If it’s Kyoto, then it must be temples. Our first stop of the day was not too far up the road – a small temple called Shoren-in which was a lovely hour’s investigate around this quaint, almost boutique artefact. It was only in retrospect that we realised we enjoyed it so much as the rest of the day’s temples. The Chion-in further south we found to be crowded and harried. There also seemed to be a Buddhist ceremony of some sort on (it’s so hard to tell when you neither speak nor read the language).
The hill gardens of Maruyamacho were strangely deserted. Many blue tarpaulins had been laid out signifying a bagsed position (presumably for upcoming cherry blossom parties). The feeling in the middle of the day was of a carnival that was about to happen. Or had happened. A minor discovery was Shijo Dori, the main street of shopping action in Gion.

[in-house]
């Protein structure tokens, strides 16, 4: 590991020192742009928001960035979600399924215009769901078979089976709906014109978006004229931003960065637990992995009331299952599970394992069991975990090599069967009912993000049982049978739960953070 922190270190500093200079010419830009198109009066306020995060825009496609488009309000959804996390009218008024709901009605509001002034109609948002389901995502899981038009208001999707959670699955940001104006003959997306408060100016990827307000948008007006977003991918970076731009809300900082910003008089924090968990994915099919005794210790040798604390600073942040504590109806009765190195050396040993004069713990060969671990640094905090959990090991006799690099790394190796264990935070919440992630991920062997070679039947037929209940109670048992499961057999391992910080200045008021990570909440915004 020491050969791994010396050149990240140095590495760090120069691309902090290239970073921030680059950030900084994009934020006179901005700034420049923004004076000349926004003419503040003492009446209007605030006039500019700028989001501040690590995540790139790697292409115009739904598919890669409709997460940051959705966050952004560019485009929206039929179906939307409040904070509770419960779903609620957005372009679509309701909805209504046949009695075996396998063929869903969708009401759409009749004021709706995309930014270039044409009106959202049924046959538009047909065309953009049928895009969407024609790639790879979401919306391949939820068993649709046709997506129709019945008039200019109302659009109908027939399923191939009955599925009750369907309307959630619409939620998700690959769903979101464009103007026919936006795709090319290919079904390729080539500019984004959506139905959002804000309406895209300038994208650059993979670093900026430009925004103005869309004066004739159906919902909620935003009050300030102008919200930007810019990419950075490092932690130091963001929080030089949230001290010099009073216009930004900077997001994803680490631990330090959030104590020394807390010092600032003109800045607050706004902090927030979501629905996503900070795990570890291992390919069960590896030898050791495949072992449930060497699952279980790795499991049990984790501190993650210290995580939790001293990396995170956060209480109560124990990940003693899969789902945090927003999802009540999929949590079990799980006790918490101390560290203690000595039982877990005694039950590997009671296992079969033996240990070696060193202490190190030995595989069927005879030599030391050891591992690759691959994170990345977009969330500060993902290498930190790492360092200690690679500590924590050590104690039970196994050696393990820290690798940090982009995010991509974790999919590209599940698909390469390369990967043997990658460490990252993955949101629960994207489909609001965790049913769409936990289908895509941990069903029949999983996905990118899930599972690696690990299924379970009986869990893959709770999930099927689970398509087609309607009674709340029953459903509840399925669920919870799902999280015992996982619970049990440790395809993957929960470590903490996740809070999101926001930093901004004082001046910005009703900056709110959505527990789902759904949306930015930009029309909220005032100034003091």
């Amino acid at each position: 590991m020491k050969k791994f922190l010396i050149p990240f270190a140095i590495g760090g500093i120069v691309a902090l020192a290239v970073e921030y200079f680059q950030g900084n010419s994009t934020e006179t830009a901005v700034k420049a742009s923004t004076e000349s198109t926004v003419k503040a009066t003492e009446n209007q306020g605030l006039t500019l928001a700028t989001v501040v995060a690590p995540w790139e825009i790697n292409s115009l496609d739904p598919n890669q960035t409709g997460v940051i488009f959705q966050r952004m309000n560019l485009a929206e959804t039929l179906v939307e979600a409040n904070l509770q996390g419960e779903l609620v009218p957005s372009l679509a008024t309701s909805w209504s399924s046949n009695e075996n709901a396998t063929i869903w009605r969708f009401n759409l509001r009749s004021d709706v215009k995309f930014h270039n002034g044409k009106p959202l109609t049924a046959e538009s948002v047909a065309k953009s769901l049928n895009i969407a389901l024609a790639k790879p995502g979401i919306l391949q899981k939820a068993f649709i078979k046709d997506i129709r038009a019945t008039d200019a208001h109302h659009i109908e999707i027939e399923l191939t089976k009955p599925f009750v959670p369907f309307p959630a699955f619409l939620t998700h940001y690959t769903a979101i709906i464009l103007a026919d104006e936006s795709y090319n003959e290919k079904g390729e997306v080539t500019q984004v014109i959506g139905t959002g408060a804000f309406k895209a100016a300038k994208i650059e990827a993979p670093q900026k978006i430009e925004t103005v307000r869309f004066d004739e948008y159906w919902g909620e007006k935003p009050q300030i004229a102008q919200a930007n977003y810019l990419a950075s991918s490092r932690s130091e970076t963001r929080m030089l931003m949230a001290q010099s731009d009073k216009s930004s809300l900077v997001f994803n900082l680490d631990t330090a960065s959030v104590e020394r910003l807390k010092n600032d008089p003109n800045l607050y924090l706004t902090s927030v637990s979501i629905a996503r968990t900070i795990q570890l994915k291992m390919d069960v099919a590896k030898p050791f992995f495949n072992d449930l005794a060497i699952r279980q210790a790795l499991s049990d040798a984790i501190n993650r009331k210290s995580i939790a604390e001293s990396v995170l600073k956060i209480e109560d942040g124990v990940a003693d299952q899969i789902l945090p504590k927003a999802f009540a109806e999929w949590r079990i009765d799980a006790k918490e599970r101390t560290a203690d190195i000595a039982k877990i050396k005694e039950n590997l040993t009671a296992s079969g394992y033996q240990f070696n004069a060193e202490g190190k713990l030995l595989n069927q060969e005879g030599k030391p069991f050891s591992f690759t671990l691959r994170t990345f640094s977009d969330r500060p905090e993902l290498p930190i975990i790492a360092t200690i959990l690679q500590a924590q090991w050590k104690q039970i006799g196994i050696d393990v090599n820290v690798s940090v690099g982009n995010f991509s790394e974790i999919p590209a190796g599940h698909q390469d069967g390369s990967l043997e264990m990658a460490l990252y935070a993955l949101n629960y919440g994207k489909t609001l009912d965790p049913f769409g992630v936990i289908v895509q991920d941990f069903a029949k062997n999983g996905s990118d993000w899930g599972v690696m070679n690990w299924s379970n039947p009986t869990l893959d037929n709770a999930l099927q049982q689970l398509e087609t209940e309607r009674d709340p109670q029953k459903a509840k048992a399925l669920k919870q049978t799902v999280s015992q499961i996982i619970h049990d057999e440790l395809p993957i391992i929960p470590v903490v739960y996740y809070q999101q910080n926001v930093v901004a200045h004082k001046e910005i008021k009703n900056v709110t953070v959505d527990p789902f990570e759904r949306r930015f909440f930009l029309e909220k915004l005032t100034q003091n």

After an interminably long walk, we arrived at the Imperial Palace and took a bit of a stroll around two of the giant perimeter walls before realising that there was no way of entry (excepting through the paid entrance). We had a nice little lunch at the souvenir shop – the Japanese idea of tea and sandwiches doesn’t completely match the idea you have in your mind, but is tasty and inexpensive.
Some cherry blossoms in an outer garden were blooming, so we joined the not-quite-yet thronging masses to photographed them.
We joined a tour of the Palace and happened to luck upon an English tour which unfortunately contained a small horde of Americans. Kind of jars you completely out of the Japanese serenity.
Racing through the day, we managed to arrive at the Botanic Gardens 10 minutes after the conservatory (which by all accounts is worth a look in) shut its doors.
Right next to the subway entrance was an modern art installation which contained some interesting interpretations of both Asian and Western masters.